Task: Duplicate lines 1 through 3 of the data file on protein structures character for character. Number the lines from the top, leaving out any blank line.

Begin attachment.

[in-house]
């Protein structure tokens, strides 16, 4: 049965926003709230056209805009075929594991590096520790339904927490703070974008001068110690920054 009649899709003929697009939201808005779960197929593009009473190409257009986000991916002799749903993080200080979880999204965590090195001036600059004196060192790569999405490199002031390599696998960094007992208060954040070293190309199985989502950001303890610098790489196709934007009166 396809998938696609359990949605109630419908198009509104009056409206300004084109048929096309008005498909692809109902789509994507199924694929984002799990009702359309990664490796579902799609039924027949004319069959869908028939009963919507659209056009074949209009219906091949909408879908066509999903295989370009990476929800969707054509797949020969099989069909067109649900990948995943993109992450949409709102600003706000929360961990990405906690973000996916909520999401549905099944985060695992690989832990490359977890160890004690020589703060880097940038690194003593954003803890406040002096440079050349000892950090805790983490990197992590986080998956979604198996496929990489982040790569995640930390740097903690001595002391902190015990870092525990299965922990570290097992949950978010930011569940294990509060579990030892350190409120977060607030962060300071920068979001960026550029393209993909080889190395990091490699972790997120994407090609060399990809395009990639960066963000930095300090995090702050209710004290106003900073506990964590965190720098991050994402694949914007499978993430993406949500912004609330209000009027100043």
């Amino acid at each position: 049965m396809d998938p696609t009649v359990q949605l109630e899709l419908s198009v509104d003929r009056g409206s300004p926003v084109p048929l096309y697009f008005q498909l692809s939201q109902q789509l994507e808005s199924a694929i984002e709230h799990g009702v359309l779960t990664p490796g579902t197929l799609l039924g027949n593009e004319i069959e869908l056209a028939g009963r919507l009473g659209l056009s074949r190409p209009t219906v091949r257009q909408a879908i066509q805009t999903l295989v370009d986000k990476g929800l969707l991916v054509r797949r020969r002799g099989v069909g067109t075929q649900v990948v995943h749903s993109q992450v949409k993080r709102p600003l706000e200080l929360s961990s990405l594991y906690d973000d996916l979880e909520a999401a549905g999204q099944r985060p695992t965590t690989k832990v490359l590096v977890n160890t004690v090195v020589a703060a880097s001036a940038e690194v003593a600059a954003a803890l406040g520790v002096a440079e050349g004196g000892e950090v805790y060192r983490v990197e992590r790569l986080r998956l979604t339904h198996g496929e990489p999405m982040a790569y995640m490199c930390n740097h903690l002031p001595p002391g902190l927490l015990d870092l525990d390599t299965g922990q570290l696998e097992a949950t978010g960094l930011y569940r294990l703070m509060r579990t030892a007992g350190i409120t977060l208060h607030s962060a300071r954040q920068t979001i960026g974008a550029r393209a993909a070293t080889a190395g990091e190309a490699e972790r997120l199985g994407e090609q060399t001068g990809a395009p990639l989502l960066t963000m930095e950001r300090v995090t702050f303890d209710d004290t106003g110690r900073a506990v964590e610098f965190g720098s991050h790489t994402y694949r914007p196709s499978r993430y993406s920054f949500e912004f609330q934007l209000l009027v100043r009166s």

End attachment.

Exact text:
[in-house]
């Protein structure tokens, strides 16, 4: 049965926003709230056209805009075929594991590096520790339904927490703070974008001068110690920054 009649899709003929697009939201808005779960197929593009009473190409257009986000991916002799749903993080200080979880999204965590090195001036600059004196060192790569999405490199002031390599696998960094007992208060954040070293190309199985989502950001303890610098790489196709934007009166 396809998938696609359990949605109630419908198009509104009056409206300004084109048929096309008005498909692809109902789509994507199924694929984002799990009702359309990664490796579902799609039924027949004319069959869908028939009963919507659209056009074949209009219906091949909408879908066509999903295989370009990476929800969707054509797949020969099989069909067109649900990948995943993109992450949409709102600003706000929360961990990405906690973000996916909520999401549905099944985060695992690989832990490359977890160890004690020589703060880097940038690194003593954003803890406040002096440079050349000892950090805790983490990197992590986080998956979604198996496929990489982040790569995640930390740097903690001595002391902190015990870092525990299965922990570290097992949950978010930011569940294990509060579990030892350190409120977060607030962060300071920068979001960026550029393209993909080889190395990091490699972790997120994407090609060399990809395009990639960066963000930095300090995090702050209710004290106003900073506990964590965190720098991050994402694949914007499978993430993406949500912004609330209000009027100043």
């Amino acid at each position: 049965m396809d998938p696609t009649v359990q949605l109630e899709l419908s198009v509104d003929r009056g409206s300004p926003v084109p048929l096309y697009f008005q498909l692809s939201q109902q789509l994507e808005s199924a694929i984002e709230h799990g009702v359309l779960t990664p490796g579902t197929l799609l039924g027949n593009e004319i069959e869908l056209a028939g009963r919507l009473g659209l056009s074949r190409p209009t219906v091949r257009q909408a879908i066509q805009t999903l295989v370009d986000k990476g929800l969707l991916v054509r797949r020969r002799g099989v069909g067109t075929q649900v990948v995943h749903s993109q992450v949409k993080r709102p600003l706000e200080l929360s961990s990405l594991y906690d973000d996916l979880e909520a999401a549905g999204q099944r985060p695992t965590t690989k832990v490359l590096v977890n160890t004690v090195v020589a703060a880097s001036a940038e690194v003593a600059a954003a803890l406040g520790v002096a440079e050349g004196g000892e950090v805790y060192r983490v990197e992590r790569l986080r998956l979604t339904h198996g496929e990489p999405m982040a790569y995640m490199c930390n740097h903690l002031p001595p002391g902190l927490l015990d870092l525990d390599t299965g922990q570290l696998e097992a949950t978010g960094l930011y569940r294990l703070m509060r579990t030892a007992g350190i409120t977060l208060h607030s962060a300071r954040q920068t979001i960026g974008a550029r393209a993909a070293t080889a190395g990091e190309a490699e972790r997120l199985g994407e090609q060399t001068g990809a395009p990639l989502l960066t963000m930095e950001r300090v995090t702050f303890d209710d004290t106003g110690r900073a506990v964590e610098f965190g720098s991050h790489t994402y694949r914007p196709s499978r993430y993406s920054f949500e912004f609330q934007l209000l009027v100043r009166s």